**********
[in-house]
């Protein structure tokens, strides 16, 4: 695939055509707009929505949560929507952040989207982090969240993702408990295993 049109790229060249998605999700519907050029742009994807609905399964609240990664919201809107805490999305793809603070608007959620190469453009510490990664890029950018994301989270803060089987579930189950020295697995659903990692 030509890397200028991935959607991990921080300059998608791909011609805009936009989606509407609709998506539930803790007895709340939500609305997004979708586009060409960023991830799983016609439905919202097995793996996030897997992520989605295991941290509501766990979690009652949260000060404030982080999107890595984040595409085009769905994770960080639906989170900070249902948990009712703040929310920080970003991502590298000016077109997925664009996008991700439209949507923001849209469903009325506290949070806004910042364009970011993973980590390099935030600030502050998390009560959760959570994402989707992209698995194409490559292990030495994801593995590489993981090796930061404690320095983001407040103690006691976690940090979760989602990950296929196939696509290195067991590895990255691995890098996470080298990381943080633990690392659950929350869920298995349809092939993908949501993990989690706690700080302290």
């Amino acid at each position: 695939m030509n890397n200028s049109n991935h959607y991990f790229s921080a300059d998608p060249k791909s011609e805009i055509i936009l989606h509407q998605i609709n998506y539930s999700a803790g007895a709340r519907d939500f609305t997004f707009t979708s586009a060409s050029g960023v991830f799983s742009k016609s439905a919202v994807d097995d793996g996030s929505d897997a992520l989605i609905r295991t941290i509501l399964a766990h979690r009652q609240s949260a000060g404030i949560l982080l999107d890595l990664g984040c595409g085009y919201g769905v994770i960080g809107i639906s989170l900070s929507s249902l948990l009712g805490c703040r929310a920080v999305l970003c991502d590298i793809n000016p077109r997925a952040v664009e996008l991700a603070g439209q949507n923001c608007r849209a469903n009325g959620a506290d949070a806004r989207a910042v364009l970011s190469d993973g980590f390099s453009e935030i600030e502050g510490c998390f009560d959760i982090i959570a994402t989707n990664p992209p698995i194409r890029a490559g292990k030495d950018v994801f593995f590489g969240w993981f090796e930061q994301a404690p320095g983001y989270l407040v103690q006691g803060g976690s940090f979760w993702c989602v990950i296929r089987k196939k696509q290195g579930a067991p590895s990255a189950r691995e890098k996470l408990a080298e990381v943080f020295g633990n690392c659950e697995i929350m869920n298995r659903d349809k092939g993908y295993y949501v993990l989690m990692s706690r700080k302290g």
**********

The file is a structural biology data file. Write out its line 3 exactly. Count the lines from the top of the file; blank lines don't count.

């Amino acid at each position: 695939m030509n890397n200028s049109n991935h959607y991990f790229s921080a300059d998608p060249k791909s011609e805009i055509i936009l989606h509407q998605i609709n998506y539930s999700a803790g007895a709340r519907d939500f609305t997004f707009t979708s586009a060409s050029g960023v991830f799983s742009k016609s439905a919202v994807d097995d793996g996030s929505d897997a992520l989605i609905r295991t941290i509501l399964a766990h979690r009652q609240s949260a000060g404030i949560l982080l999107d890595l990664g984040c595409g085009y919201g769905v994770i960080g809107i639906s989170l900070s929507s249902l948990l009712g805490c703040r929310a920080v999305l970003c991502d590298i793809n000016p077109r997925a952040v664009e996008l991700a603070g439209q949507n923001c608007r849209a469903n009325g959620a506290d949070a806004r989207a910042v364009l970011s190469d993973g980590f390099s453009e935030i600030e502050g510490c998390f009560d959760i982090i959570a994402t989707n990664p992209p698995i194409r890029a490559g292990k030495d950018v994801f593995f590489g969240w993981f090796e930061q994301a404690p320095g983001y989270l407040v103690q006691g803060g976690s940090f979760w993702c989602v990950i296929r089987k196939k696509q290195g579930a067991p590895s990255a189950r691995e890098k996470l408990a080298e990381v943080f020295g633990n690392c659950e697995i929350m869920n298995r659903d349809k092939g993908y295993y949501v993990l989690m990692s706690r700080k302290g």